Sunday, September 25, 2005


by G.K. Chesterton

If the stars fell; night's nameless dreams
Of bliss and blasphemy came true,
If skies were green and snow were gold,
And you loved me as I love you;

O long light hands and curled brown hair,
And eyes where sits a naked soul;
Dare I even then draw near and burn
My fingers in the aureole?

Yes, in the one wise foolish hour
God gives this strange strength to a man.
He can demand, though not deserve,
Where ask he cannot, seize he can.

But once the blood's wedding o'er,
Were not dread his, half dark desire,
To see the Christ-child by the cot,
The Virgin Mary by the fire?

* * *

This poem came into my mind during a discussion whether a man can ever be good enough for a lady. The men I know all said No. He can never be worthy. He can only hope that she puts up with him anyway.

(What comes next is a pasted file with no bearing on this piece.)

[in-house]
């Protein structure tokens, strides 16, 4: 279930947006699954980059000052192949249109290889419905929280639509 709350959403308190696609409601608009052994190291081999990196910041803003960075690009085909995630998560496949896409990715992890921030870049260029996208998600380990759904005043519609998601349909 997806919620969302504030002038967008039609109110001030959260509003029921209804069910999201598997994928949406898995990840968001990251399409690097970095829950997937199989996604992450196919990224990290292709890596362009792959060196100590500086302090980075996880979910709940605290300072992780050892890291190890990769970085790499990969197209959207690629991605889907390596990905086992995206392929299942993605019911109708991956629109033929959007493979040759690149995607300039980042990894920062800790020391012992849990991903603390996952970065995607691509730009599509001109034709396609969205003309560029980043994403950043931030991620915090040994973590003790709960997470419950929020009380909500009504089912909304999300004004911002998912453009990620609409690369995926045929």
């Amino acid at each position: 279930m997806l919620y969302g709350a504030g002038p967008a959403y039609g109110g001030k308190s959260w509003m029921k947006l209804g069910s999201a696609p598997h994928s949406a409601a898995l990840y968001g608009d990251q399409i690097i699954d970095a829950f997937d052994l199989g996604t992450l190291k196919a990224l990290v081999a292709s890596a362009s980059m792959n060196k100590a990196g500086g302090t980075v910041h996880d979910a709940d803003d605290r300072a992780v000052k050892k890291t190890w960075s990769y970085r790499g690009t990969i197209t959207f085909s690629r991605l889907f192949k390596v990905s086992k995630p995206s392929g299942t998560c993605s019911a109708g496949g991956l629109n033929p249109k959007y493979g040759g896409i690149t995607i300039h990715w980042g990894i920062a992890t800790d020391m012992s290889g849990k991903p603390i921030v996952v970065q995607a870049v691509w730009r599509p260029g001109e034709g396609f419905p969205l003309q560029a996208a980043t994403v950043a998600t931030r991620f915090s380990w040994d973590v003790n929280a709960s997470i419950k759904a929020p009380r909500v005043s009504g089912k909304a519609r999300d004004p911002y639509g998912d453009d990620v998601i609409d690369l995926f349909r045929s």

I once asked my father if it was important to marry someone equal in virtue. He said, "If that were true, your mom could never have married me." Then he added, "And no woman could find a man good enough."

From my point of view, I don't entirely see it: men don't have the same virtues as we do, but they definitely have virtues. On the other hand, it is enobling for men to treat the woman as so highly superior.

Chesterton gives his attitude here: although he cannot be worthy of the woman, he still must have the courage to claim her anyway.


Santiago said...

What about beauty? Can a man marry a woman more beautiful than he?

Sheila said...

He has to. ; )

Andreth said...

I do think that this works both ways though; the woman should never feel worthy of the man either.

Sheila said...

Definitely true.